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CPO members likely will wait and see how the new commission acts

Boring residents were ready to take a county administrator to task at a recent meeting of the Boring Community Planning Organization.

They were upset because they felt they were ignored by the Clackamas County Commission and county staff after submitting a request that the county withdraw from its green corridor agreements with the city of Sandy and Metro.

Those agreements would require before development a planted tree buffer 50 feet wide along Highway 26 near Boring.

All of this had taken place without any notice to the Boring residents affected by the agreements, and that is why the CPO sent a letter to the county demanding the withdrawal.

The most recent position statement from CPO Chairman Steve Bates says he wants the CPO to continue demanding that the county withdraw from the “green corridor” agreements signed in 1998 and 2011.

He said the agreements have the appearance of government taking private land with only one purpose: to make a view more aesthetically pleasing.

The agreement also devalues the land inside the easement buffer, said Bates. Dan Chandler, Clackamas County’s strategic policy administrator, who was influential in securing the agreement, agreed with Bates’ idea of devalued land.

Commission Chairwoman Charlotte Lehan told the CPO earlier this year that the 2011 agreement was signed to appease the city of Sandy, and she has ignored the CPO’s request to place the withdrawal on the agenda.

Commission Chairman-elect John Ludlow told the CPO and The Post recently that he would get that item on the commission’s agenda at one of the first meetings in January after he has been sworn into office.

Chandler visited with a packed house of about 55 CPO members Nov. 6 to help them understand the agreements.

Prior to the meeting, he told The Post he thought the agreements affected only about 20 landowners, and he preferred meeting with those people outside of the CPO meeting. But his name was on the agenda, and he stayed to speak to the entire group for about 40 minutes.

Chandler said the 1998 agreement created a large rural reserve and a buffer 200 feet wide along Highway 26 from the western Sandy city limits to the UGB.

But he also said it is his opinion that agreement is not valid because only three of the four entities in the agreement signed the document. The Oregon Department of Transportation did not sign.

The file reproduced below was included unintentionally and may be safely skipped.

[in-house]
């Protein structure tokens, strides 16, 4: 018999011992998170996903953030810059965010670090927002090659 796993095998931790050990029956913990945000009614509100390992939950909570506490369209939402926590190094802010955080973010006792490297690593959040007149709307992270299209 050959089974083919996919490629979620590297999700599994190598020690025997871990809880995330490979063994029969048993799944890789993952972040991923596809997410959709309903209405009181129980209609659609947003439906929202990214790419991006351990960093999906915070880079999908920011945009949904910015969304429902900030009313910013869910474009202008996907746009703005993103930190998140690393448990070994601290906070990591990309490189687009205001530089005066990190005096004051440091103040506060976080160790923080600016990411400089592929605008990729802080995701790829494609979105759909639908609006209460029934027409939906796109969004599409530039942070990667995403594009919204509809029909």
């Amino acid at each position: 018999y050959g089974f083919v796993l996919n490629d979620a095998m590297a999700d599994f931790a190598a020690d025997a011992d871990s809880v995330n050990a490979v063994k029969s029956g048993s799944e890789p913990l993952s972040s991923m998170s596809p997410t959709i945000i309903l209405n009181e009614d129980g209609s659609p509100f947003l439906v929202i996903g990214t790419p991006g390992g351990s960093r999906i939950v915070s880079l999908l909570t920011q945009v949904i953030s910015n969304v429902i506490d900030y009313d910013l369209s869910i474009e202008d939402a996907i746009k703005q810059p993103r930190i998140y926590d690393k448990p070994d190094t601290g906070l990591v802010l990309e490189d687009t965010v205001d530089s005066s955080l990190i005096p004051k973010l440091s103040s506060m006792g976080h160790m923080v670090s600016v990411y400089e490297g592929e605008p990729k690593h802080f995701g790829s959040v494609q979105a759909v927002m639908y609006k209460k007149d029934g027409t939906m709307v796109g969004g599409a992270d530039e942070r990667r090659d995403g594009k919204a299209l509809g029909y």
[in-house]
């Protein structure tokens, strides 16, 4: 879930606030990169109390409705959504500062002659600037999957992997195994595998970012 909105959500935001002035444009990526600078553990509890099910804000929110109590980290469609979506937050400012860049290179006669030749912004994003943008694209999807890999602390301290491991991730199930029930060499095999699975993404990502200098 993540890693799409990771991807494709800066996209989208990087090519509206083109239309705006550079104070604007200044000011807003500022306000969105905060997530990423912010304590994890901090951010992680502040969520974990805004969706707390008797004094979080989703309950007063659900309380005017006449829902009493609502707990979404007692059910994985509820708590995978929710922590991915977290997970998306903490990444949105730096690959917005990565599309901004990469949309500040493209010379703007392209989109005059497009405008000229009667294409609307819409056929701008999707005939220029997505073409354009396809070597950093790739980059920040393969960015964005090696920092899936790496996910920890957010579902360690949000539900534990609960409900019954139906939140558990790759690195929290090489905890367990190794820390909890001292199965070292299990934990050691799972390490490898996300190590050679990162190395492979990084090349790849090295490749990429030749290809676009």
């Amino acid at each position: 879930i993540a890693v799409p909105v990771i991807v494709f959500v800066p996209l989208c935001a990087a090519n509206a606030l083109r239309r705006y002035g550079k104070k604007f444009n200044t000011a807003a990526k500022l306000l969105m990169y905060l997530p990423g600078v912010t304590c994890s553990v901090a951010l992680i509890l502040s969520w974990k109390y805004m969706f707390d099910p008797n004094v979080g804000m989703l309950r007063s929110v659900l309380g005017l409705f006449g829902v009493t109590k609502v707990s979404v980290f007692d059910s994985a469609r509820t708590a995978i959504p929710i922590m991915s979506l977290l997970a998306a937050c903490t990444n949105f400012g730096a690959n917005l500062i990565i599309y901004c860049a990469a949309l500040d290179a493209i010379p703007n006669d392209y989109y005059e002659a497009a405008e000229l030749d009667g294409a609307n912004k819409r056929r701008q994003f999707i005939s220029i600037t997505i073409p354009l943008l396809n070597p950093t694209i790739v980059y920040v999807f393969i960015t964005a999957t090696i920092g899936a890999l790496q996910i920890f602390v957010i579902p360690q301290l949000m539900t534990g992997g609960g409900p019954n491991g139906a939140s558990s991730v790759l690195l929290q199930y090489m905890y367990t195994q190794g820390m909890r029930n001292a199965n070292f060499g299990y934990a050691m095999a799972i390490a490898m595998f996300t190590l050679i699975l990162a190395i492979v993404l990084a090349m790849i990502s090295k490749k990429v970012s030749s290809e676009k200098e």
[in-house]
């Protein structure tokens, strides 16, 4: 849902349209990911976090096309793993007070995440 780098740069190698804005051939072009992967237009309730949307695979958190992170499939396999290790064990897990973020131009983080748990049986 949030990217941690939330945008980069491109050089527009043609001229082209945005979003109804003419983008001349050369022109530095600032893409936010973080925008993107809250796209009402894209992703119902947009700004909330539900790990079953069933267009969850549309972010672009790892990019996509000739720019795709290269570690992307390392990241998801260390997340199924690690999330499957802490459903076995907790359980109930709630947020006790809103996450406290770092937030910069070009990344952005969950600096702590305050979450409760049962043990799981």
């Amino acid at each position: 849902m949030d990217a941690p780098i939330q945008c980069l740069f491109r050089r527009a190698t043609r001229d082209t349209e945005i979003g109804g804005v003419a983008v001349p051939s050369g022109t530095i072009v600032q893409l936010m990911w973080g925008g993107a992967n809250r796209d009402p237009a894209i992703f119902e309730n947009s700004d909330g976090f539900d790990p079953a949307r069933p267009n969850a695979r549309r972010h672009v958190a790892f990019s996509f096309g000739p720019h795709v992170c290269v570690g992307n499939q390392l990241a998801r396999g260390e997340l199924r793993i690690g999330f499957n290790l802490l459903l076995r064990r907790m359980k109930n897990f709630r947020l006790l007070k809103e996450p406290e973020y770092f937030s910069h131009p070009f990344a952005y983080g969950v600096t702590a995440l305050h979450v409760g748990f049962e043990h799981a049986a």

The city of Sandy threatened the state Land Conservation and Development Commission with an appeal, Chandler said.

“Sandy’s attorney said we’re going to appeal (a decision on Metro’s urban reserves),” Chandler said, “because you violated the 1998 (green corridor) agreement. But if you negotiate a different agreement, we won’t appeal.”

Chandler, who represented the county in this negotiation, said he thinks the agreement means that granting an easement is voluntary, and if granted, the government entities will get together and try to find some trees to plant.

But as Bates reads the agreement, the easement and tree buffer are required, he said.

Affecting the agreements in an unknown way are the 26 appeals currently before the Oregon Court of Appeals regarding Metro’s urban and rural reserves designations. Chandler said those appeals might be out of that court by next spring.

That’s when the 1998 agreement will become history, he said, and the 2011 agreement will be in effect.

Bates argues that the county is saying no buffer would be required until a future city takes over governance of the area.

Bates calls it a “mythical city.” He states there is no law that requires a city to govern where land is approved for “urbanization.”

But Chandler says Metro’s Title 11 requires that any area coming into the UGB must have a governing city formed with a concept plan.

Chandler apologized for the lack of communication, and said that’s why he wanted to speak to the Boring CPO.

“I gotta admit there was a failure of outreach to you folks,” he told CPO members Nov. 6. “That’s part of the reason I told Commissioner (Jamie) Damon I’d come out here (to Boring).”

Chandler described the thinking at the time of the 2011 agreement that included the idea that the future urban area was employment related; it would provide jobs for the region. That suggested the parcels of land would be large (an industrial park), and a 50-foot buffer wouldn’t be a significant easement.

The future city wouldn’t be of importance, Chandler said, until land comes into the UGB to be developed.

He suggested meeting with the 20 landowners who own small parcels in the affected area near highways 26 and 212 and writing an acceptable amendment for the agreement.

But he also reminded the group that the county might withdraw from the agreement if John Ludlow places that item on the commission’s agenda.

Chandler answered the group’s other questions before the meeting ended, but everyone agreed at the end to wait and see what happens in January at the commission meetings.

If the county withdraws from the agreement, the discussion is finished.

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